Flavour maker Givaudan’s sales slow as North America weighs
By Jagoda Darlak
(Reuters) -Swiss fragrance and flavour maker Givaudan on Wednesday posted a slowdown in end-year sales, putting further strain on margins in a year marked by high input costs and supply chain disruptions.
The group, which has so far passed the steep cost increases on to customers including cosmetics firms and drinks makers, suffered from slowing sales in the latter half of 2022, driven by a decline in its flavours business in North America.
Group sales increased by 5.3% on a like-for-like basis to 7.1 billion Swiss francs ($7.7 billion) in 2022, but grew only 2.9% on the same basis in the final quarter.
North American sales fell 5.4% to 1.9 billion francs in the year, with a 6.4% drop in the flavours division.
Givaudan’s finance chief Tom Hallam said North American customers were cutting their safety stocks as supply chains improved, but doubts about consumer sentiment in 2023 still had an impact on sales in the region.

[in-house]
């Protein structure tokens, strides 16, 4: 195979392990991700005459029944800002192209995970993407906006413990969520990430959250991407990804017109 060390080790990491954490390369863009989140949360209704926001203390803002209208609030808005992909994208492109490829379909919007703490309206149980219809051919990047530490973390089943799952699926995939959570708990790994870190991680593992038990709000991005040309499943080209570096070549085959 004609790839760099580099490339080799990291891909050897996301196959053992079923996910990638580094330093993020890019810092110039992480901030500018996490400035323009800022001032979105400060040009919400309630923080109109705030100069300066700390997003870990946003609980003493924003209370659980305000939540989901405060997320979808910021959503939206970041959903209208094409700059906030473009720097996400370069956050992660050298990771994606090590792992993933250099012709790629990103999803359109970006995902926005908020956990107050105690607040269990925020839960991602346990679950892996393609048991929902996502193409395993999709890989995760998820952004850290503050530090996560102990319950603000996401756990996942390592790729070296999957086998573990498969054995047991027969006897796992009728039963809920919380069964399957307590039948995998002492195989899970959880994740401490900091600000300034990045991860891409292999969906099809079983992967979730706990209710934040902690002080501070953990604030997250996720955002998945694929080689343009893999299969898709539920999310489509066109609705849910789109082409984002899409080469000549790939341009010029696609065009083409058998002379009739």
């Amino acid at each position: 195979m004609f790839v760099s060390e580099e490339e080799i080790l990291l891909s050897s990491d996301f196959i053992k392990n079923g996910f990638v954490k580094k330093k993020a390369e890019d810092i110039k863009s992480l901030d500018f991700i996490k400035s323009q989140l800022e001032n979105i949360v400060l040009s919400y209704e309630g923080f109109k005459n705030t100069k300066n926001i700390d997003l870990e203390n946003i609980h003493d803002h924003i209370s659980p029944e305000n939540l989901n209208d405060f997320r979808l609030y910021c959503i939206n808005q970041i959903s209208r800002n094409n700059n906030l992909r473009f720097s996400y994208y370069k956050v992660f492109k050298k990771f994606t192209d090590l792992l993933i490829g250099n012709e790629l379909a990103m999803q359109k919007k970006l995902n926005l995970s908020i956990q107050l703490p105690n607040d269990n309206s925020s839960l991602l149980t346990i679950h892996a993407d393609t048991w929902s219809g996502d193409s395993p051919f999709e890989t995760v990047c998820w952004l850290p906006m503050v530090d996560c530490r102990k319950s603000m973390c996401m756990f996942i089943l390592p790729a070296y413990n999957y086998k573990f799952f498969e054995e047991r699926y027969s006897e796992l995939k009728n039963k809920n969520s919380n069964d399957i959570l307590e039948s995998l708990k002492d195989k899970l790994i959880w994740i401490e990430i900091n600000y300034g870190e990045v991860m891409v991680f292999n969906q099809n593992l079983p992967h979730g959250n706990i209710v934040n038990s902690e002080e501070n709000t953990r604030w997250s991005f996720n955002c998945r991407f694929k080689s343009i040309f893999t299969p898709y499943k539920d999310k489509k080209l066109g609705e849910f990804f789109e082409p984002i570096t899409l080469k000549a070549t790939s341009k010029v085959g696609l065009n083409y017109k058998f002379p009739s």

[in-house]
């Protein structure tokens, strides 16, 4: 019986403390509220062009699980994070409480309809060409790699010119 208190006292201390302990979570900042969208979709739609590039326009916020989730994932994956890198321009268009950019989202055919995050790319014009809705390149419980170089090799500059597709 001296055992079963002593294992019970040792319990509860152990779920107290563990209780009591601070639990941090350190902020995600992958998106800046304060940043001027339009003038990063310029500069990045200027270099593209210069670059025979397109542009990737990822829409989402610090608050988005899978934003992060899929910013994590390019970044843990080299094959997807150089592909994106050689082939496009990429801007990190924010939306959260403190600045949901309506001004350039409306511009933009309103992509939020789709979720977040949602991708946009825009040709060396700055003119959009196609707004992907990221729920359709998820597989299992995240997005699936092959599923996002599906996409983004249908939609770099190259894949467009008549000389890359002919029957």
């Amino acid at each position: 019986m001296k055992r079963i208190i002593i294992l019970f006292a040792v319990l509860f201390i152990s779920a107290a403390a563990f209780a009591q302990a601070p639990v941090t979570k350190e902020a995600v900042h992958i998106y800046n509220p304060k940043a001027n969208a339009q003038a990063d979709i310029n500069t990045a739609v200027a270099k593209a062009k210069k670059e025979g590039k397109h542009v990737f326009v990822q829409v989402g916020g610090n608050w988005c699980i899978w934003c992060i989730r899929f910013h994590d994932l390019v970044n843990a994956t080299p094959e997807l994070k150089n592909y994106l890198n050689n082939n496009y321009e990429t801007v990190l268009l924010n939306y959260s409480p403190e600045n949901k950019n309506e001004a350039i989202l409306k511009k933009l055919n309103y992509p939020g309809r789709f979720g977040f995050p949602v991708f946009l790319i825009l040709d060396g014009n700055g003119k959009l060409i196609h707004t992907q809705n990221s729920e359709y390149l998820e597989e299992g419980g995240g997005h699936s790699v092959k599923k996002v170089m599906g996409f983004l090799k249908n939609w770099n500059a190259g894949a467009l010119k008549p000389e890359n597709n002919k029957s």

Hallam added the group planned to keep passing on costs, with raw material inflation expected to be 5% this year.
Givaudan’s core earnings (EBITDA) were broadly flat against the prior year at 1.48 billion francs, while its comparable EBITDA margin fell to 20.9% from 22.5%.
“Especially compared to Symrise, Givaudan managed better through the ‘very challenging operating environment’ with more a focus on the bottom-line,” Baader Helvea analysts said in a note to investors.
Givaudan and German rival Symrise are the runners-up behind IFF Inc in the market share ranking for fragrances, flavours and ingredients for food and cosmetics.
Symrise on Monday reported a lower-than-expected 2022 EBITDA margin due to an impairment.
Givaudan’s annual profit rose 4.2% to 856 million francs, beating analysts’ forecast of 806 million, while sales and EBITDA margin were slightly below expectations.
The Geneva-based group proposed a dividend of 67 francs per share, 1.5% higher than last year.
The shares were down 0.7% at 0836 GMT.
($1 = 0.9226 Swiss francs)
(Reporting by Jagoda Darlak and Bartosz Dabrowski in Gdansk; Editing by Milla Nissi and Mark Potter)